Axia College of University of Phoenix
HUM130 Religions of the World
January 7, 2010
Through out this course, many different religions have been discussed, and many facts of each that were unknown to me previously, have been communicated and explained to me through our instructor, text, and discussions with fellow students. While many of these religions had interesting histories and figures, the one that intrigued me and stood out from the rest, was Buddhism. I had the pleasure of visiting a Buddhist meditation center in Seattle, and sat down and discussed the basic principles and beliefs of Buddhism with one of the meditation ...view middle of the document...
The King wanted his son to be a ruler like him, so he kept him very busy in the palace. Prince Siddhartha was kind to everyone, and taught perfectly every subject he studied.
When he was grown, he married Yasodhara and had a son. One day during a visit to the city, Siddhartha saw so much pain and suffering. He passed people who were very old and sick. He saw a human corpse, and finally he saw a monk. The prince wanted desperately to discover how to end suffering for everyone, and begged to leave the palace to try. He said goodbye to his family and began a long, difficult journey.
After training his mind for six years, Siddhartha knew he was very close to his goal. He walked to a place now called Bodh Gaya, sat under a Bodhi tree, and promised not to rise from meditation until he became a Buddha. Many frightening and tempting maras surrounded Siddhartha and tried to stop him. Because of the strength of Siddhartha’s concentration on love, however, even Devaputra, King of Demons, could not succeed. Although he and his armies threw many terrible weapons at Siddhartha, these turned into flowers and fell to the ground.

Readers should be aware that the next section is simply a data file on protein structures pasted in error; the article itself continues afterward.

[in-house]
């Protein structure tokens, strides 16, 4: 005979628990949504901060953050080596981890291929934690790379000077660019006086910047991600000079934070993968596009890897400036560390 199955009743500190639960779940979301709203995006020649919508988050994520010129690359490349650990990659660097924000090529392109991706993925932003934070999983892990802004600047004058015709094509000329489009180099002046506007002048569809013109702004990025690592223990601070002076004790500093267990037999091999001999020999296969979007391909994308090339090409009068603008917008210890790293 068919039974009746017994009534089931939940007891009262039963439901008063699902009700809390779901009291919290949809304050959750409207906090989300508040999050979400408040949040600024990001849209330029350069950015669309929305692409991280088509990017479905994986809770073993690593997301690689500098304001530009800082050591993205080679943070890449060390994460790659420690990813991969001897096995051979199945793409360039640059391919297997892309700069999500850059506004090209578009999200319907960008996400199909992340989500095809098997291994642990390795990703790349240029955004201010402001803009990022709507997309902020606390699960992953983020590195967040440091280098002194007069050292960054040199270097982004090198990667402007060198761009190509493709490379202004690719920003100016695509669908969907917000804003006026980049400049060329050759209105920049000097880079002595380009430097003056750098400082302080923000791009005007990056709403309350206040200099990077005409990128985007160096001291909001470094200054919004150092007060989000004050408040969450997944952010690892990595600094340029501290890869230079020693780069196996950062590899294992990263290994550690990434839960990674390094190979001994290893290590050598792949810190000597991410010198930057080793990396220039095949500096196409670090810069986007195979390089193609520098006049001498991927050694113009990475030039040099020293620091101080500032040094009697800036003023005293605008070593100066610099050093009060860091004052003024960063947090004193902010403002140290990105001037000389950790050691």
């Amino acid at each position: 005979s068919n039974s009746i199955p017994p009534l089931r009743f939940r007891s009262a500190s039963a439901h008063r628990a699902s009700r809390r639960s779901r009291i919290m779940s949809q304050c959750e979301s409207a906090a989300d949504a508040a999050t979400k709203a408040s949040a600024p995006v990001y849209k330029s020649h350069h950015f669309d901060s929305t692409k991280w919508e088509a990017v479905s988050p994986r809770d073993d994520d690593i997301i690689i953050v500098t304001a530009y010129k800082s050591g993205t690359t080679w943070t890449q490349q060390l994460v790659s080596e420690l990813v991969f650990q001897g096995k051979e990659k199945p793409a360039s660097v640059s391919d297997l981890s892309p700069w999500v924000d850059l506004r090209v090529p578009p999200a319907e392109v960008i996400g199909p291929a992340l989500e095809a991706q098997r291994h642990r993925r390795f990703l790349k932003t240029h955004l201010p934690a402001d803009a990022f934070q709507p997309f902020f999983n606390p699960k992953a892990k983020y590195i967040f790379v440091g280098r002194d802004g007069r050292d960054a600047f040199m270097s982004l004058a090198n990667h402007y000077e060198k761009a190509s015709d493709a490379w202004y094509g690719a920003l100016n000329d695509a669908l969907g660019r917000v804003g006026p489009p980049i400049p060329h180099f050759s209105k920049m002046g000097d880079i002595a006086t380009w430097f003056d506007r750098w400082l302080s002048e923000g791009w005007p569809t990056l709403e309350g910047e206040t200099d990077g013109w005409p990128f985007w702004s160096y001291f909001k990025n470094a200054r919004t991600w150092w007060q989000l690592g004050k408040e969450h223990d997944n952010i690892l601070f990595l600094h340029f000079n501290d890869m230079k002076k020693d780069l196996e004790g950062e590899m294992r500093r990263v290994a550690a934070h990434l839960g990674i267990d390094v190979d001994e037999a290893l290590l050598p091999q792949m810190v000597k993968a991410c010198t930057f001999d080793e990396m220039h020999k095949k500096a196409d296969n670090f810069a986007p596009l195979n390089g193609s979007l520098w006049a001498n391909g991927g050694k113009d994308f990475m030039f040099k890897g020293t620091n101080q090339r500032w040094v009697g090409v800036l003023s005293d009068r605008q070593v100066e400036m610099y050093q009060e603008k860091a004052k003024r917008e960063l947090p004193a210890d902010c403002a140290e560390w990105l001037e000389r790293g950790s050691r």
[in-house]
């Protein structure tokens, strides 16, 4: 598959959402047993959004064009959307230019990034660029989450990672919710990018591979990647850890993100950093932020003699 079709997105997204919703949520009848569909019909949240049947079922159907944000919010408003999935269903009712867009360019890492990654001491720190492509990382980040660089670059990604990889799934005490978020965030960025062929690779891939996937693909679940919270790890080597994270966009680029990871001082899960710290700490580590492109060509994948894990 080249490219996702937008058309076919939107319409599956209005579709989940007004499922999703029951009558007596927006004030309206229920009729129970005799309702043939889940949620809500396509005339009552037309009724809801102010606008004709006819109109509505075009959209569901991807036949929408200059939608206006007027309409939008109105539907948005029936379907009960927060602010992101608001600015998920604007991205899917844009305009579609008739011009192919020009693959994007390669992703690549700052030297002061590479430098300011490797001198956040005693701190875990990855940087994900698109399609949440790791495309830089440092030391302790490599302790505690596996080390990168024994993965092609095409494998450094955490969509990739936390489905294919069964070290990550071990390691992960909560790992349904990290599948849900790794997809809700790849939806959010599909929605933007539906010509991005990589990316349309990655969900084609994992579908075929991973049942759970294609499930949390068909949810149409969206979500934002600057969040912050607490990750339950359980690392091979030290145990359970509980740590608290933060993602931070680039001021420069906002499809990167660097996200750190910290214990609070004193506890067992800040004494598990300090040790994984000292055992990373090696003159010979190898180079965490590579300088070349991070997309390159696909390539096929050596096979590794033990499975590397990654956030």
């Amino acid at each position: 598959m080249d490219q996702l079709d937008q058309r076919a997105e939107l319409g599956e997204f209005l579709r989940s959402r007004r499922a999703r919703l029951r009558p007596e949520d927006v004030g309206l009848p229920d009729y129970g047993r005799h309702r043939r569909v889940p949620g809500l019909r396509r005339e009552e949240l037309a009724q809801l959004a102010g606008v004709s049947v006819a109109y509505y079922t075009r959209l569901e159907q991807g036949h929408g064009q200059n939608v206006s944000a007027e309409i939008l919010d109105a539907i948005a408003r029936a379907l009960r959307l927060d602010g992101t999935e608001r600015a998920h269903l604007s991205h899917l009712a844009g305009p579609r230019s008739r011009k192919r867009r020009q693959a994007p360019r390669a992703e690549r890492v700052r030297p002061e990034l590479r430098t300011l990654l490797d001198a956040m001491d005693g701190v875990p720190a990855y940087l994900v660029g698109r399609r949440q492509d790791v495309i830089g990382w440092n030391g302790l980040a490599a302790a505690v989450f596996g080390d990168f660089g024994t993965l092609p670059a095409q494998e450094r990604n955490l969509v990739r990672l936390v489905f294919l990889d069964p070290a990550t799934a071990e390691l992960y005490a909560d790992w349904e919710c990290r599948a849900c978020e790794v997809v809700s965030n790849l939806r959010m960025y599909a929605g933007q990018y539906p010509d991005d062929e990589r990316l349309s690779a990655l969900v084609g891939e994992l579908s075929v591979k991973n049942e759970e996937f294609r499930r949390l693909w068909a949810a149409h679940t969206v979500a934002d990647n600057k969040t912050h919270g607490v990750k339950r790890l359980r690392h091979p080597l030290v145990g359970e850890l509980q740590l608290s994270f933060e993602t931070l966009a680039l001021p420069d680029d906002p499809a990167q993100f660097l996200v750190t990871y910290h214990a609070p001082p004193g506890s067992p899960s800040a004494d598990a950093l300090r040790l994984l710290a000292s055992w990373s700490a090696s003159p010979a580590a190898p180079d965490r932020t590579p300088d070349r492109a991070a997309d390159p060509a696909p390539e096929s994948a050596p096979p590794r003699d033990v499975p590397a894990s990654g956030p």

As the sun rose, Siddhartha’s mind transformed into that of a Conqueror Buddha with Immense power to help all living beings, forty-nine days later, he began to teach others how to follow the path to pure happiness.” (Gyatso, 2010)
Through his teachings, he gained many followers, and after his death the number of followers grew to millions of devout Buddhists in the present day. Buddhism today has two primary divisions, Theravada, “Way of the Elders,” and Mahayana the “Greater Vehicle,” and within each of these many branches have spawned. They both follow the Four Noble Truths, the Eightfold Path, and the teachings of karma and nirvana, but where Theravada follows more closely to the original teachings, the Mahayana “emphasize the practice of monastic’s and laypeople equally, toward the goal of liberating all sentient beings from suffering.” (Fisher, 2005) The branch that I chose to research is the Kadampa Buddhist branch.
Kadampa Buddhism is a Mahayana Buddhist school founded by the great Indian Buddhist Master Atisha (AD 982-1054). His followers are known as 'Kadampas'. Ka refers to Buddha's teachings, and dam to Atisha's special Lamrim instructions known as 'the stages of the path to enlightenment'.
Kadampas, then, are practitioners who regard Buddha's teachings as personal instructions and put them into practice by following the instructions of Lamrim. The Kadampa tradition was later promoted widely in Tibet by Je Tsongkhapa and his followers, who were known as the 'New Kadampas'.
The lineage of these teachings, both their oral transmission and blessings, was then passed from Teacher to disciple, spreading throughout much of Asia, and now to many countries throughout the western world. Buddha's teachings, which are known as 'Dharma', are likened to a wheel that moves from country to country in accordance...